March  2011       In  May  2007  we  wrote  a  lengthy  piece  called  “The  Value  of  a  Dollar”  in  which  we  argued  the  following:     “Consistently   excessive   money   and   credit   growth   has   taken   the   US   economy   past   the   point   of   no   return.   What   (policy   makers)   have   done   consistently   -­‐   and   will   continue   to   do   -­‐   is   inflate   the   money   supply   and   promote   more   credit,   thereby   sustaining   asset   prices   at   the   expense   of   the   purchasing   power   of   the   US   dollar.   We   argue   the   US   dollar   will   ultimately   lose   its   status   as   the   world’s   reserve   currency.   In   fact,   we   believe  events  currently  unfolding  may  be  foreshadowing  the  dollar’s  eventual  demise  and  replacement.”     This  paper  updates  those  views  and  provides  further  perspective.            

Apropos  of  Everything      
By  Lee  Quaintance  &  Paul  Brodsky       “Truth  is  tough.  It  will  not  break,  like  a  bubble,  at  a  touch.  Nay,  you  may  kick  it  about  all  day,  and  it  will  be   round  and  full  at  evening.”   -­‐  Oliver  Wendell  Holmes,  Sr.       Each  passing  month  brings  wider  and  deeper  global  economic  imbalances  accompanied  by  what  we  perceive  to  be   a   general   misunderstanding   of   their   cause   and   impact.   The   source   of   these   imbalances   is   the   global   monetary   system.  It  continues  its  trend  towards  demise,  as  it  must,  and  current  events  indicate  an  acceleration  of  this  trend.       The  current  monetary  paradigm  was  structured  and  developed  over  the  twentieth  century  by  liberal  democracies   for  liberal  democracies  that,  through  unified  sovereign  management  and  coordination,  controlled  the  perception   of  value  and  how  the  free  world  would  account  for  it.  The  system  was  not  structured  to  accommodate  the  dynamic   shifts  in  global  economics,  trade  incentives  and  political  alliances  brought  about,  ironically,  by  the  consequences  of   democracy’s  triumph  and  the  emergence  of  large,  formally  closed  economies  into  the  global  economy.       Serious  consideration  as  to  the  inadequacy  of  the  current  regime  has  not  been  addressed  since  the  onset  of  credit   weakness   in   2007,   which   was   and   remains   a   manifestation   of   a   broader   currency   problem.   Widely   differing   economic   incentives   and   political   agendas   in   developed   and   developing   economies   further   suggest   that   a   new,   unified  monetary  system  is  highly  unlikely  without  substantial  friction  first.  We  suspect  broad  acceptance  of  a  new   system  will  ultimately  come  only  after  manifest  crisis.  “An  event”;  however,  is  not  a  necessary  condition  for  the   demise  of  the  current  monetary  regime  or,  for  investors,  substantial  asset  revaluation.    This  paper  discusses:       1. Allegory  of  the  Cave:  The  current  global  monetary  system  –  how  it  works  and  how  it  differs  from  the   monetary   system   as   it   is   widely   perceived,   the   incentive   structure   of   various   participants   in   the   system,  and  the  natural  pressures  on  it  to  fail  and  change     2. Best  Intentions  &  Unintended  Consequences:  The  new  monetary  regime  we  suspect  the  consensus   of  global  policy  makers  would  like  to  have,  and  why  it  will  not  happen       3. Devaluation   &   Transformation:   The   next   global   monetary   system,   and   the   implications   for   assets   and  wealth     This  report  includes  section  1  only.  Contact  Paul  Brodsky  (pbrodsky@qbamco.com)  for  sections  2  &  3.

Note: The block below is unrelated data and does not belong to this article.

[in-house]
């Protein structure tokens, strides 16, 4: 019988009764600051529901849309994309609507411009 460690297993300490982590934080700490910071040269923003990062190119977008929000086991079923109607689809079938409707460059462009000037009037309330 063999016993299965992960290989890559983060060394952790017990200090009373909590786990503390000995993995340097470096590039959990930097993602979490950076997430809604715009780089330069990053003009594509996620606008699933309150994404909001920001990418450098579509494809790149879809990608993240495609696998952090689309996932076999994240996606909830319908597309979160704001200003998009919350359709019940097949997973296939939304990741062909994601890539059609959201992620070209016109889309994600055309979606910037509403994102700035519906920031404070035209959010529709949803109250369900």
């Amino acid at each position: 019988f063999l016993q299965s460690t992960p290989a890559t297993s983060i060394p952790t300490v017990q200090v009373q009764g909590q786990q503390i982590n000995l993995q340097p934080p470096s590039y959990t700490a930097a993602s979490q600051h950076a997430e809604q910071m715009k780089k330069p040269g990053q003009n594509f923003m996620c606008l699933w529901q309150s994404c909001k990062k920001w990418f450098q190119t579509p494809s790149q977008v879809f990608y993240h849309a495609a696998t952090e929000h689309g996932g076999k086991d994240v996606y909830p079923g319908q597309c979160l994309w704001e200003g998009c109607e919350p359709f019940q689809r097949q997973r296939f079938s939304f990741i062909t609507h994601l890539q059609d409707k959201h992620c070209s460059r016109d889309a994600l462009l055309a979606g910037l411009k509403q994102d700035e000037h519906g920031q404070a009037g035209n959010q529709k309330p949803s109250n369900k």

See  Important  Disclosures  at  the  end  of  this  report.